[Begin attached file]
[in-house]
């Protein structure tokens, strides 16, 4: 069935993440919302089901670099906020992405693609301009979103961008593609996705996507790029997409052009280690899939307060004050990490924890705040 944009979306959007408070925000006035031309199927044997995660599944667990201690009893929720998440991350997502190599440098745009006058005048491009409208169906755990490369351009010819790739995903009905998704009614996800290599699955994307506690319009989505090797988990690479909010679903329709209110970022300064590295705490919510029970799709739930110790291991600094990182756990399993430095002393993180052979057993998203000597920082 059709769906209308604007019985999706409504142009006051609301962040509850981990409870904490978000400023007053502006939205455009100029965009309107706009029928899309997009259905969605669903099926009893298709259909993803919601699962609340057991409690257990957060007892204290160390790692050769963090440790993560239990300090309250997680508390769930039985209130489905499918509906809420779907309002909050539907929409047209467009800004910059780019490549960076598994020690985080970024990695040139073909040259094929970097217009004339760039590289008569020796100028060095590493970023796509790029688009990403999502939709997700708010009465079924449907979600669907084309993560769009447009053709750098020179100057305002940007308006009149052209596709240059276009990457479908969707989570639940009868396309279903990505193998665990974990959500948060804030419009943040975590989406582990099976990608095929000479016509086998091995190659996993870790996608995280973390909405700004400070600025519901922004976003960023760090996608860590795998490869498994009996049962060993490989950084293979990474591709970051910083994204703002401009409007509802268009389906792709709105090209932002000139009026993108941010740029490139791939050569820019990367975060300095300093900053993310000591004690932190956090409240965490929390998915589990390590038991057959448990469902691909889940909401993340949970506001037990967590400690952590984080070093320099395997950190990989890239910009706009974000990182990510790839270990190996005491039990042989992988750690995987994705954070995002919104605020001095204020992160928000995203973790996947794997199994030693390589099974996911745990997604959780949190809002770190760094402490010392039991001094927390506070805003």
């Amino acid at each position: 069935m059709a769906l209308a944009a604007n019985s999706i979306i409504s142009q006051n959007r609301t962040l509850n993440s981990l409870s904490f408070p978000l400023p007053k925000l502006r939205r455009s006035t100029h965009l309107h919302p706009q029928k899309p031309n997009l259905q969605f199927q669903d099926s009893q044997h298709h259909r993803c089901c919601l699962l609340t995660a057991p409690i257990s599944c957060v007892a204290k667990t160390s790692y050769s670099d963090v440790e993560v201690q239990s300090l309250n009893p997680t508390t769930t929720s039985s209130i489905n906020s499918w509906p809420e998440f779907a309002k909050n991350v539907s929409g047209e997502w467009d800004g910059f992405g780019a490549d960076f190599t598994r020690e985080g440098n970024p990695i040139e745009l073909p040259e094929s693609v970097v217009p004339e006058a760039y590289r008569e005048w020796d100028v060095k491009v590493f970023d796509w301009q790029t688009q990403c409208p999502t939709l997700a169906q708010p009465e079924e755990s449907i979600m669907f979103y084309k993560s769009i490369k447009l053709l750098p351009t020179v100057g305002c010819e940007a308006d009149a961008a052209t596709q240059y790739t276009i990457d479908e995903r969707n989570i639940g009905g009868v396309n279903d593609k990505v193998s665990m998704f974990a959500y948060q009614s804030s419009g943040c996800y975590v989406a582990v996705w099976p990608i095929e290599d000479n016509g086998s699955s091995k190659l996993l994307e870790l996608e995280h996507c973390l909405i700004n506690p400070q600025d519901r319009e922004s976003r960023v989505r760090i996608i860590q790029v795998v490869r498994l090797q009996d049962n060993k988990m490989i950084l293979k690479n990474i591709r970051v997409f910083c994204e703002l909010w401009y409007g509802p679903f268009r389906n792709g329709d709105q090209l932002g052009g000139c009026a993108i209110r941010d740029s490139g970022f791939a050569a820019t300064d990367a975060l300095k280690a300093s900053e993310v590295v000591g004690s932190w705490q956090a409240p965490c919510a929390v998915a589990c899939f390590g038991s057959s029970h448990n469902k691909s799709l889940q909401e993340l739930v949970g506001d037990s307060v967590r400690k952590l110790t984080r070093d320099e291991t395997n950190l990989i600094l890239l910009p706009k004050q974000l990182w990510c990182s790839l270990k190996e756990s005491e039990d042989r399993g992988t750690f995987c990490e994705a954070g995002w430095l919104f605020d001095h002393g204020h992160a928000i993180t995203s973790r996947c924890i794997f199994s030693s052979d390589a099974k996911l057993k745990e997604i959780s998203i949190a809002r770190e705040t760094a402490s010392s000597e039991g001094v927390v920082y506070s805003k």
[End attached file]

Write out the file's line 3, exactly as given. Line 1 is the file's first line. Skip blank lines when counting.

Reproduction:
């Amino acid at each position: 069935m059709a769906l209308a944009a604007n019985s999706i979306i409504s142009q006051n959007r609301t962040l509850n993440s981990l409870s904490f408070p978000l400023p007053k925000l502006r939205r455009s006035t100029h965009l309107h919302p706009q029928k899309p031309n997009l259905q969605f199927q669903d099926s009893q044997h298709h259909r993803c089901c919601l699962l609340t995660a057991p409690i257990s599944c957060v007892a204290k667990t160390s790692y050769s670099d963090v440790e993560v201690q239990s300090l309250n009893p997680t508390t769930t929720s039985s209130i489905n906020s499918w509906p809420e998440f779907a309002k909050n991350v539907s929409g047209e997502w467009d800004g910059f992405g780019a490549d960076f190599t598994r020690e985080g440098n970024p990695i040139e745009l073909p040259e094929s693609v970097v217009p004339e006058a760039y590289r008569e005048w020796d100028v060095k491009v590493f970023d796509w301009q790029t688009q990403c409208p999502t939709l997700a169906q708010p009465e079924e755990s449907i979600m669907f979103y084309k993560s769009i490369k447009l053709l750098p351009t020179v100057g305002c010819e940007a308006d009149a961008a052209t596709q240059y790739t276009i990457d479908e995903r969707n989570i639940g009905g009868v396309n279903d593609k990505v193998s665990m998704f974990a959500y948060q009614s804030s419009g943040c996800y975590v989406a582990v996705w099976p990608i095929e290599d000479n016509g086998s699955s091995k190659l996993l994307e870790l996608e995280h996507c973390l909405i700004n506690p400070q600025d519901r319009e922004s976003r960023v989505r760090i996608i860590q790029v795998v490869r498994l090797q009996d049962n060993k988990m490989i950084l293979k690479n990474i591709r970051v997409f910083c994204e703002l909010w401009y409007g509802p679903f268009r389906n792709g329709d709105q090209l932002g052009g000139c009026a993108i209110r941010d740029s490139g970022f791939a050569a820019t300064d990367a975060l300095k280690a300093s900053e993310v590295v000591g004690s932190w705490q956090a409240p965490c919510a929390v998915a589990c899939f390590g038991s057959s029970h448990n469902k691909s799709l889940q909401e993340l739930v949970g506001d037990s307060v967590r400690k952590l110790t984080r070093d320099e291991t395997n950190l990989i600094l890239l910009p706009k004050q974000l990182w990510c990182s790839l270990k190996e756990s005491e039990d042989r399993g992988t750690f995987c990490e994705a954070g995002w430095l919104f605020d001095h002393g204020h992160a928000i993180t995203s973790r996947c924890i794997f199994s030693s052979d390589a099974k996911l057993k745990e997604i959780s998203i949190a809002r770190e705040t760094a402490s010392s000597e039991g001094v927390v920082y506070s805003k």